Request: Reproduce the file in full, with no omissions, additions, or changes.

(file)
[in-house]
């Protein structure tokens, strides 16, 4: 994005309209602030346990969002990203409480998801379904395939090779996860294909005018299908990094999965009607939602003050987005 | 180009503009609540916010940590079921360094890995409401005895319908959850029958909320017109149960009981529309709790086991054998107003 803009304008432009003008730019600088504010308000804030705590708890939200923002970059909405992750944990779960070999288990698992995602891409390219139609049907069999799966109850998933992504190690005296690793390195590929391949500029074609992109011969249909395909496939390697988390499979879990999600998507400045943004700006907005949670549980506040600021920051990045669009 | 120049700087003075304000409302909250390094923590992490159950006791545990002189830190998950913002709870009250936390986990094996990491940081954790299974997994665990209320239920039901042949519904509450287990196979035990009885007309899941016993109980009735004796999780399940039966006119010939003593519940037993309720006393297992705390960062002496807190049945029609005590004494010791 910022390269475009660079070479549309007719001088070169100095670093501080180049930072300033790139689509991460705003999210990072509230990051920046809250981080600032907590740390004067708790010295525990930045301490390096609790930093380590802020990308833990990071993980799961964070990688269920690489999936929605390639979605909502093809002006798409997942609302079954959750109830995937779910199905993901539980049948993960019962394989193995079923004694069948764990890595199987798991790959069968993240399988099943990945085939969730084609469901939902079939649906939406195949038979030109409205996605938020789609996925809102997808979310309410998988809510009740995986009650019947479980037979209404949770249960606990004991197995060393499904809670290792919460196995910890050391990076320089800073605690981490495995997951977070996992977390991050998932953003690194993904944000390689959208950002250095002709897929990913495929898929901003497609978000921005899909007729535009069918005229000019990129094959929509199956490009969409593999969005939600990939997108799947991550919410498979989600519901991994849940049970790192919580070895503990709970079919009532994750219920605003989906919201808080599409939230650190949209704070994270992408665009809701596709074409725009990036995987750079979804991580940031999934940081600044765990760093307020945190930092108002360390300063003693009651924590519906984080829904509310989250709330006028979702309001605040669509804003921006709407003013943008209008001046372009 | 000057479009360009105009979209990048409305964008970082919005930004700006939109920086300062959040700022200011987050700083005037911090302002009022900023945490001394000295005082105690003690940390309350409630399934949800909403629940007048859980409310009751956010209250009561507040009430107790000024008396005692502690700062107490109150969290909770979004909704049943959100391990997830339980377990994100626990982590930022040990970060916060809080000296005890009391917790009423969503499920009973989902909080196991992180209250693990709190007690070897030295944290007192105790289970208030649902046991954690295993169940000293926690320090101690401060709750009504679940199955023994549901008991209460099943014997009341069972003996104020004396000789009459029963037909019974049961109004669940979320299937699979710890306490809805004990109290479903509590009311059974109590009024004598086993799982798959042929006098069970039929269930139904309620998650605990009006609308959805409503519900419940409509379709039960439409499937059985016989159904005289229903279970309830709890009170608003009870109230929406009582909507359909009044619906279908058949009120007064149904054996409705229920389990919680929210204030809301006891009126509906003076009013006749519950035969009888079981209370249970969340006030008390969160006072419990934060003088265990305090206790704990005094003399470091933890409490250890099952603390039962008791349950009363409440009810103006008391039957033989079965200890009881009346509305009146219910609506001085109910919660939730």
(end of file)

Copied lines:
[in-house]
């Protein structure tokens, strides 16, 4: 994005309209602030346990969002990203409480998801379904395939090779996860294909005018299908990094999965009607939602003050987005 | 180009503009609540916010940590079921360094890995409401005895319908959850029958909320017109149960009981529309709790086991054998107003 803009304008432009003008730019600088504010308000804030705590708890939200923002970059909405992750944990779960070999288990698992995602891409390219139609049907069999799966109850998933992504190690005296690793390195590929391949500029074609992109011969249909395909496939390697988390499979879990999600998507400045943004700006907005949670549980506040600021920051990045669009 | 120049700087003075304000409302909250390094923590992490159950006791545990002189830190998950913002709870009250936390986990094996990491940081954790299974997994665990209320239920039901042949519904509450287990196979035990009885007309899941016993109980009735004796999780399940039966006119010939003593519940037993309720006393297992705390960062002496807190049945029609005590004494010791 910022390269475009660079070479549309007719001088070169100095670093501080180049930072300033790139689509991460705003999210990072509230990051920046809250981080600032907590740390004067708790010295525990930045301490390096609790930093380590802020990308833990990071993980799961964070990688269920690489999936929605390639979605909502093809002006798409997942609302079954959750109830995937779910199905993901539980049948993960019962394989193995079923004694069948764990890595199987798991790959069968993240399988099943990945085939969730084609469901939902079939649906939406195949038979030109409205996605938020789609996925809102997808979310309410998988809510009740995986009650019947479980037979209404949770249960606990004991197995060393499904809670290792919460196995910890050391990076320089800073605690981490495995997951977070996992977390991050998932953003690194993904944000390689959208950002250095002709897929990913495929898929901003497609978000921005899909007729535009069918005229000019990129094959929509199956490009969409593999969005939600990939997108799947991550919410498979989600519901991994849940049970790192919580070895503990709970079919009532994750219920605003989906919201808080599409939230650190949209704070994270992408665009809701596709074409725009990036995987750079979804991580940031999934940081600044765990760093307020945190930092108002360390300063003693009651924590519906984080829904509310989250709330006028979702309001605040669509804003921006709407003013943008209008001046372009 | 000057479009360009105009979209990048409305964008970082919005930004700006939109920086300062959040700022200011987050700083005037911090302002009022900023945490001394000295005082105690003690940390309350409630399934949800909403629940007048859980409310009751956010209250009561507040009430107790000024008396005692502690700062107490109150969290909770979004909704049943959100391990997830339980377990994100626990982590930022040990970060916060809080000296005890009391917790009423969503499920009973989902909080196991992180209250693990709190007690070897030295944290007192105790289970208030649902046991954690295993169940000293926690320090101690401060709750009504679940199955023994549901008991209460099943014997009341069972003996104020004396000789009459029963037909019974049961109004669940979320299937699979710890306490809805004990109290479903509590009311059974109590009024004598086993799982798959042929006098069970039929269930139904309620998650605990009006609308959805409503519900419940409509379709039960439409499937059985016989159904005289229903279970309830709890009170608003009870109230929406009582909507359909009044619906279908058949009120007064149904054996409705229920389990919680929210204030809301006891009126509906003076009013006749519950035969009888079981209370249970969340006030008390969160006072419990934060003088265990305090206790704990005094003399470091933890409490250890099952603390039962008791349950009363409440009810103006008391039957033989079965200890009881009346509305009146219910609506001085109910919660939730």